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For Rolland Love, we are each a story

Rolland Love and Mark Andresen
Rolland Love (left) and Mark Andresen are urging children to help write their elders' life stories.

Rolland Love—author, actor, and storyteller—has embarked on a new project he believes will narrow the communication gap between young and old.

Love and his business partner, Mark Andresen, an area software developer, have created a Web site where older adults can write their life stories. Love estimates that there are 40 million persons over age 65, most of whom have never recorded their life. He likes to cite his favorite Mark Twain quote, "There has never yet been an uninteresting life."

"Think of the information and history that seniors possess that's lying dormant when it could mean so much to their family," Love said. "Think how exciting it could be, 20 or 30 years in the future, for a youngster to learn about a grandfather or great-grandfather he never met."

Love's project is available at You can establish an account simply by entering your e-mail address and a password. There is no charge. After you've established your account, you're ready to start writing.

"You have full control," Love emphasized. "You decide whether you want to share the story with everyone, with just family, anonymously, or keep it completely private. The story is yours alone. It can be kept private for a year, a decade, or a century."

Love became interested in seniors writing their life stories several years ago through his story presentations at area retirement facilities.

"I tell them everyone has a story," Love said. "I encourage them to share their experiences with each other when they begin writing, and to help each other recall important events in their lives. Ordinary people learn that they have extraordinary events to talk about."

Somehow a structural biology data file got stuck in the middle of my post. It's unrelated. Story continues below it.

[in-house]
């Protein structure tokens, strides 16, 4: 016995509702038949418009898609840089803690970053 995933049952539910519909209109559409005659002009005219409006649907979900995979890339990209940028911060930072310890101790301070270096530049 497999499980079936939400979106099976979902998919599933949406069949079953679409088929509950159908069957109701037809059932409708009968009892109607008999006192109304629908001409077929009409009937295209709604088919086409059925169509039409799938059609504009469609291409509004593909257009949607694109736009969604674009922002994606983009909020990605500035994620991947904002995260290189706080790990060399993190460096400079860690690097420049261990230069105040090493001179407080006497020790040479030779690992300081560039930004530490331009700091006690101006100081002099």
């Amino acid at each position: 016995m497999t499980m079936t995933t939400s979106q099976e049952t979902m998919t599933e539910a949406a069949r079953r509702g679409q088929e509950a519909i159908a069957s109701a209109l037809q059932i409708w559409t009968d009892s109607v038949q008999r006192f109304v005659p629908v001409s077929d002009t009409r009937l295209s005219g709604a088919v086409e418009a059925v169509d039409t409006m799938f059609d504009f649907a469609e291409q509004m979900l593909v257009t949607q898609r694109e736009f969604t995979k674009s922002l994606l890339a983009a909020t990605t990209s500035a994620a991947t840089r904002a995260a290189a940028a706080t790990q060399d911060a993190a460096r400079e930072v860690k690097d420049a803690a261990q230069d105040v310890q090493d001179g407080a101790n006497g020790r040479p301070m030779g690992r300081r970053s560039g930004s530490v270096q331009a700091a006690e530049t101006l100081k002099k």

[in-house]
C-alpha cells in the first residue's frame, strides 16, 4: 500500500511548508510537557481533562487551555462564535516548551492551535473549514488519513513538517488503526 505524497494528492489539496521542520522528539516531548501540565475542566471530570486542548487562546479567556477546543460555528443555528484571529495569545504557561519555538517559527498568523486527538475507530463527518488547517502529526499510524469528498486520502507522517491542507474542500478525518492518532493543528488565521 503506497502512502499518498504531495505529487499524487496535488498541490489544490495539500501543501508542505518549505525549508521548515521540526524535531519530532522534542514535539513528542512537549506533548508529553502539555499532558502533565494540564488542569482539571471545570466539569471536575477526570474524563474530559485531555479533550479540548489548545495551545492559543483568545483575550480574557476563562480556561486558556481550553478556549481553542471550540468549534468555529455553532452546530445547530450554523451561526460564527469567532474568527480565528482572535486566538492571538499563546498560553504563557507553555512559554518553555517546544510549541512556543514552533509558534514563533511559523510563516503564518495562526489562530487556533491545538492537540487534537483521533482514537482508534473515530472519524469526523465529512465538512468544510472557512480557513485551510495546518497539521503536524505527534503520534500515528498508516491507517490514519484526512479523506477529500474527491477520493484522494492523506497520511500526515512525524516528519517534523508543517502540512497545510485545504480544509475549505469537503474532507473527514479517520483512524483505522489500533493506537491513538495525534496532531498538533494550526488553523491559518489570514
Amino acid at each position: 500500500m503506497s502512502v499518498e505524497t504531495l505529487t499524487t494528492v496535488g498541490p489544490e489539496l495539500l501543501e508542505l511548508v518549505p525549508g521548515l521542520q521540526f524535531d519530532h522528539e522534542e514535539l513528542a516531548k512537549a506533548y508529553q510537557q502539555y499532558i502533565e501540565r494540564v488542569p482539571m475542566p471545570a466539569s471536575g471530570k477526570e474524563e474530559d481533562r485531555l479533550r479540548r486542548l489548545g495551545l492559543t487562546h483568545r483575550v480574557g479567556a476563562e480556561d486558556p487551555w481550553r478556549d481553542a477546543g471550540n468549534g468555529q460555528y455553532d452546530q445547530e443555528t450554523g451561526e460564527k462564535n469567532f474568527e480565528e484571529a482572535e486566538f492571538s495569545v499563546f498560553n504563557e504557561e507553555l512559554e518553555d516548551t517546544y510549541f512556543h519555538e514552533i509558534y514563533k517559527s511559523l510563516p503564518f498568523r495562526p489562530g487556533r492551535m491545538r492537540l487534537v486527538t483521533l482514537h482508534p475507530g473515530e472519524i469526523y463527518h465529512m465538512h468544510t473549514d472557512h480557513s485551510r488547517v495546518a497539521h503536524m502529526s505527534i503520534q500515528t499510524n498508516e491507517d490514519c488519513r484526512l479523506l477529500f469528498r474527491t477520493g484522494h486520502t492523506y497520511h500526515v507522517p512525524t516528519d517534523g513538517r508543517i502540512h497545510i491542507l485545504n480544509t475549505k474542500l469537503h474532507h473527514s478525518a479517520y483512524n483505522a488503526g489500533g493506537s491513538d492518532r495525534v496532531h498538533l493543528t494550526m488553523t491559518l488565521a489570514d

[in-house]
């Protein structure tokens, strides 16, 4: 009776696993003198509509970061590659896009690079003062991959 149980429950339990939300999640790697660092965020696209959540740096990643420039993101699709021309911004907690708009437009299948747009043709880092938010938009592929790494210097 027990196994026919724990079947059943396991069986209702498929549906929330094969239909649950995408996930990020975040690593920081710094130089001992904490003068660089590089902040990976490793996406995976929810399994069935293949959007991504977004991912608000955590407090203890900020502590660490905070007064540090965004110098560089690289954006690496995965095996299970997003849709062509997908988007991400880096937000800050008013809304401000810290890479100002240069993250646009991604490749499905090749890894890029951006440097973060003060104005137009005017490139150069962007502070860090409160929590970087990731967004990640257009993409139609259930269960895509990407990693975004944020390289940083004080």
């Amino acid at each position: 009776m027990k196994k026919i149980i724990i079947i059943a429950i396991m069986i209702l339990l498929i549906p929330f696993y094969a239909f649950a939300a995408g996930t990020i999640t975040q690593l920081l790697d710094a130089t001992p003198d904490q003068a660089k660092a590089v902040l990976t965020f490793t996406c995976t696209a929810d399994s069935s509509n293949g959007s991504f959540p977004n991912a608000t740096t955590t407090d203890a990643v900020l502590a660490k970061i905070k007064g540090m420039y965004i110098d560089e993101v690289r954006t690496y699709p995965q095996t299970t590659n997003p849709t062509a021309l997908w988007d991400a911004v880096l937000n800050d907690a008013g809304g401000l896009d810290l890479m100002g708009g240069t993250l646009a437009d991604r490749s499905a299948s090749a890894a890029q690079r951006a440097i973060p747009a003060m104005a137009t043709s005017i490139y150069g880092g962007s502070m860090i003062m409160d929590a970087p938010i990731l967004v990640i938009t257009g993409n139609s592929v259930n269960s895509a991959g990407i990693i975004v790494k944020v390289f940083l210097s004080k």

Love and Andresen began working on the ImaStory program about six months ago.

"I was looking for help in getting my short stories online and a friend suggested I see Mark," Love said. "I mentioned my interest in getting seniors to write their life stories. The more we talked, the more interested Mark became, and we decided on the Web site. Actually, Mark came up with the ImaStory name."

Andresen is also very serious about the project.

"Everyone wants to know about his family's history, and this is a good way to do it," he said.

Andresen has a special interest in his family history. His father, Richard, died in 2007 from lymphoma. Mark and a fellow marathon runner, Mike Ketchmark, of Leawood, ran in the Antarctica Ice Marathon in 30-below weather that year, raising money for the Leukemia and Lymphoma Society in his father's memory.

"Family history is important," said Andresen, who lives in Shawnee. "I'm writing mine now."

Love hopes to motivate teachers to assign their students to interview parents and grandparents for life stories.

"We have a prepared lesson plan already available for teacher use on our Web site," said Love. "If teachers get interested, so will others."

Love recently presented a workshop on KCPT-TV titled "Children Writing Their Parents' and Grandparents' Life Stories." It is being made available to 7,000 teachers and 93,000 students in Missouri and Kansas.

"My goal is that every school in America has students interview their parents and grandparents and write their life stories," Love said. "Just imagine the wealth of information and wisdom that would surface to be shared with families and residents of their communities."

Love, 72, was born in Summersville, Mo., and grew up in the Ozarks. As a youngster he worked at his uncle's fishing camp and was fascinated by people sitting around a campfire telling stories.

"I started writing stories in high school, but it was joining writers groups that helped me more than anything," said Love, a member of the Kanas City Writers Group. He has co-authored an award-winning cookbook, Homegrown in the Ozarks: Mountain Meals and Memories, with Mary-Lane Kamberg, of Olathe, an active member of the Writers Group. The book is spiced with tales of Love's youth in the Ozarks.

Love, of Overland Park, majored in business and psychology at Southwest Missouri State in Springfield, Mo., and for 10 years was director of respiratory care at Barnes Hospital, affiliated with Washington University in St. Louis. His acting career includes portrayals as John Calvin McCoy, founder of Westport. In 2004, during the Lewis and Clark bicentennial, he portrayed Silas Goodrich, an expert fisherman. He later turned the role into one-man presentations before civic groups and retirement centers. He also teaches writing and storytelling.